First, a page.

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Nicholas Maduro

Venezuela — After The Elections: What Is To Be Done?

The recent election results make it clear that although Nicolás Maduro won by a wide margin on May 20, there exists a significant majority made up of those who voted for the opposition and those who did not vote in these elections. The snapshot of the correlation of forces that the elections present us cannot be ignored. Interpreting this data in the most objective manner possible is fundamental. There is no doubt that there are conflicting interests between different sections of the Venezuelan capitalist class. The opposition is not a homogenous bloc. It contains within it enormous internal contradictions. There is a section of the opposition that, rather than worrying about resolving the problems of the country, is focused on overthrowing the government through any means at its disposal, in particular, economic strangulation.

Venezuela’s Election Matters—It Was Under Siege by U.S., Canadian & the EU

On May 20, half the people of Venezuela went to vote. They delivered a mandate to Nicolás Maduro, the 55-year-old successor to Hugo Chávez and the leader of the Chavista movement. Maduro won 68 percent of the vote. His closest challenger, Henri Falcón, who had been a Chavista until 2010, took 21 percent of the vote. It was clear for months that Maduro would win the election. This had nothing to do with “irregularities” in the voting process, as the European Union put it. The residue of loyalty to the Chavista movement is clear. It is also clear that the opposition to Maduro and to the Chavista movement represents the oligarchy. These are not the sentinels of democracy. They are merely using the word “democracy” to return to the old ways. This is clear among Venezuela’s poor, who stick with the Chávez movement despite the privations of the current period. The United States and their fellow oligarchs in Latin America have put the Venezuelan economy under siege. The pain from this “economic war” has certainly disoriented and demoralized the Venezuelan people. At which point, still unsure about their ability to win an election, they have sought to reduce the legitimacy of the Chavista government. Hence, the opposition—backed by the oligarchs and the United States—boycotted the election. This is why only half the population voted.

A Decisive Election For Venezuela: Will The Bolivarian Revolution Continue?

The Venezuelan people will go to the polling stations across the country on Sunday, May 20th. This is the fifth presidential election since Hugo Chavez won the vote in 1998. It is the second since the death of Chavez in 2013. The Bolivarian Revolution, which is the name given to the process inaugurated in the first term of Chavez’s presidency, faces a decisive test. The election will take place in a context saturated by overwhelming pressure from the United States. The administration of US President Donald Trump has increased the pressure from the US against the Venezuelan people through policies of economic destabilization and jingoistic rhetoric. Trump’s threats of an armed attack and the economic warfare have given the right- wing opposition fuel for their fire. The US government, by its actions, has created a campaign to hinder, frustrate and delegitimize these forthcoming presidential elections.  They haven't done so not only to alter the outcome to favor the right-wing but more importantly to ensure that doubt is maintained when the Bolivarian forces win the election of May 20.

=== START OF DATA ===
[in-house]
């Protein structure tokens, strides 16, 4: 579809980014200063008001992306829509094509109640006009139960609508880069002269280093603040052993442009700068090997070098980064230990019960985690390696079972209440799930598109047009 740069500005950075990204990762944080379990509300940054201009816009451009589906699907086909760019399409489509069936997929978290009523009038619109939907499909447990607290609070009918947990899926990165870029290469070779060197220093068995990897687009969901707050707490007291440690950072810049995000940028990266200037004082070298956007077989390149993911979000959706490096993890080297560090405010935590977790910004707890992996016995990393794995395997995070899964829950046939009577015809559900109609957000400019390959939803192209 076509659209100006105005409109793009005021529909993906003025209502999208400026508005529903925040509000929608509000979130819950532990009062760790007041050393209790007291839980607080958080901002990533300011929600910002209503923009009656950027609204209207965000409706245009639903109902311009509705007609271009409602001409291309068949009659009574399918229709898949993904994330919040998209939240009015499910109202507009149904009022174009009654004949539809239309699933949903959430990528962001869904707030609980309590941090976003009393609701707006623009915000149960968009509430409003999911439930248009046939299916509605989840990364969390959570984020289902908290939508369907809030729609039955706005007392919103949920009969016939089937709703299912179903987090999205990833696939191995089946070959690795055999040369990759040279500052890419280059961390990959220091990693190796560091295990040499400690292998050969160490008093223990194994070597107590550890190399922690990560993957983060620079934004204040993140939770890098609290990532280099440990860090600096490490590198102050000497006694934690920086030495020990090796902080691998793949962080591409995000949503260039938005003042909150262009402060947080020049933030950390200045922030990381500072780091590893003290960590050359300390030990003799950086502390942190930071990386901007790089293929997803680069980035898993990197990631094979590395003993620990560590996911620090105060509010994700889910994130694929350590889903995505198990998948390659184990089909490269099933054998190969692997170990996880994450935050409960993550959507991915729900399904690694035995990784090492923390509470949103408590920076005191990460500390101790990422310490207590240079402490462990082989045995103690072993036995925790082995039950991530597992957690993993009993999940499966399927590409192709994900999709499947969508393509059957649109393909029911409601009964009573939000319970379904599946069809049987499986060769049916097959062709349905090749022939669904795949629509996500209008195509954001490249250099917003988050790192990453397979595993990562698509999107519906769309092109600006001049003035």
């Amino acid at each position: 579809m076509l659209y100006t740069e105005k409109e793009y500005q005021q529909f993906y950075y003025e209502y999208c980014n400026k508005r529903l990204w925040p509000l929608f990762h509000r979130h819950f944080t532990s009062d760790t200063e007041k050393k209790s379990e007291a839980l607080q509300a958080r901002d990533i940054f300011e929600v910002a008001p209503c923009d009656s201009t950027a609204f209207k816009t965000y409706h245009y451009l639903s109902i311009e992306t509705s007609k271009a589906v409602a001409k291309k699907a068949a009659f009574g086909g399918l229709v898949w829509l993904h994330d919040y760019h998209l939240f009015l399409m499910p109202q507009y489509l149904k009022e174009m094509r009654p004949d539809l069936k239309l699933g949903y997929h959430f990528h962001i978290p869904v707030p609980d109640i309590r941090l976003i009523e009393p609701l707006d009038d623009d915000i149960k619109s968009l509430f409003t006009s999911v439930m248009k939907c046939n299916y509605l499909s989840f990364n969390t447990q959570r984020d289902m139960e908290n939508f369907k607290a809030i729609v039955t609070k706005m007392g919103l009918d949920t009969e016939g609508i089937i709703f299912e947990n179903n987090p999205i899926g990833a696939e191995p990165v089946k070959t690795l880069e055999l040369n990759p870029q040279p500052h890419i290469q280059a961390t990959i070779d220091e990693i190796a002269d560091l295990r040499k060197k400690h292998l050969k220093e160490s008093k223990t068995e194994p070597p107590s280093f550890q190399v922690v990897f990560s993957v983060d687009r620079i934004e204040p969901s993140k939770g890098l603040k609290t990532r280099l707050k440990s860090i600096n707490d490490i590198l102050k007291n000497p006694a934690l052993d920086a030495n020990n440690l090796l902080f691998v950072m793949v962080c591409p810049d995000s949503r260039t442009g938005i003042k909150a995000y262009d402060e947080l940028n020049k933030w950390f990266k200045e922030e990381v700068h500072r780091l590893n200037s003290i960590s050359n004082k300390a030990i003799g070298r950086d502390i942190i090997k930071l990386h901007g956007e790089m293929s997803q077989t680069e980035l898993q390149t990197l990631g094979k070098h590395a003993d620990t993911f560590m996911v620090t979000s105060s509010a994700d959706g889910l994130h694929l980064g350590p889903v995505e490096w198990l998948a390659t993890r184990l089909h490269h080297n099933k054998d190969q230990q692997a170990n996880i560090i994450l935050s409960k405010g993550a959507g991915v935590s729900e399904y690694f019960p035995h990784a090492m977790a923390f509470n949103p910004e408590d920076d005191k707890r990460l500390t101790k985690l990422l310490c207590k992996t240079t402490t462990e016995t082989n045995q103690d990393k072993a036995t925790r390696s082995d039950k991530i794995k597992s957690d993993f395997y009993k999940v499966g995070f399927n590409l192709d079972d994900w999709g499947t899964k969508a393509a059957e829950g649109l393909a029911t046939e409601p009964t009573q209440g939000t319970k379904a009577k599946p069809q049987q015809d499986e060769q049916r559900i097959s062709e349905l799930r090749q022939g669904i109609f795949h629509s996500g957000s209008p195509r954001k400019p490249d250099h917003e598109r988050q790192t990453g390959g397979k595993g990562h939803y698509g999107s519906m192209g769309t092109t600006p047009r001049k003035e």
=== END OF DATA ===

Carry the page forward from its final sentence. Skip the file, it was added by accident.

People Are Radicalizing The Bolivarian Revolution

By Farooque Chowdhury and Fred Magdoff for Monthly Review. Amidst imperialist interference, the people in Venezuela are carrying on the task of reorganizing their society. Real-life picture in Venezuela is far different from new-reports the mainstream media continuously circulates. The following interview of Christina Schiavoni, a researcher and food sovereignty activist, provides a different view of the life of the Venezuelan people than we normally get from the media. The interview covers food and health situations as well as on-going politics and people’s participation in the politics. The interview was conducted by Farooque Chowdhury and Fred Magdoff, in August 2017.

Latin America Rejects Trump’s Military Threat Against Venezuela

By Brian Ellsworth and Mitra Taj for Reuters. After months of attacking Venezuela's unpopular President Nicolas Maduro, Latin America came out strongly against U.S. threats of military action against the crisis-hit nation. U.S. President Donald Trump's surprise comments on Friday may bring the beleaguered Maduro some respite in the region, just as Venezuela was on verge of becoming a pariah over its recent installation of a legislative superbody, widely condemned as a power grab by the ruling Socialists. Following Trump's assertion that military intervention in Venezuela was an option, Maduro's critics are caught between backing the idea of a foreign invasion of Venezuela or supporting a president they call a dictator. The sudden escalation of Washington's response to Venezuela's crisis preceded U.S. Vice President Mike Pence's trip to the region beginning Sunday. He is set to visit Colombia, Argentina, Chile, and Panama. Venezuela's Defense Minister Vladimir Padrino on Friday disparaged Trump's warning as "craziness" and Foreign Minister Jorge Arreaza said on Saturday Venezuela rejected "hostile" threats, calling on Latin America to unite against Washington.

Latest Venezuelan Coup Attempt Against Maduro Linked to DEA, CIA

By Whitney Webb for MintPress News. Ernesto Villegas, Venezuela’s Communications and Information Minister, stated that the attack was intended to be part of an attempted coup led by extremist groups within the opposition, with full U.S. government support said to be behind them. Villegas’ assertion that the U.S. was involved in this attack is not based on mere speculation. Pérez has been known to work for Miguel Rodríguez Torres, a former general and former minister of Venezuela’s Department of Interior Relations, Justice and Peace who is currently being investigated for his ties to the U.S. Drug Enforcement Administration (DEA) and the CIA. The charges first surfaced when the Venezuelan news agencyÚltimas Noticias obtained an official DEA document that described Rodríguez Torres as a “key information provider” for the agency and recommended that he be secured as a protected source for the DEA and U.S. government. It also noted that 40 percent of his assets and wealth are held in the U.S. under his wife’s name.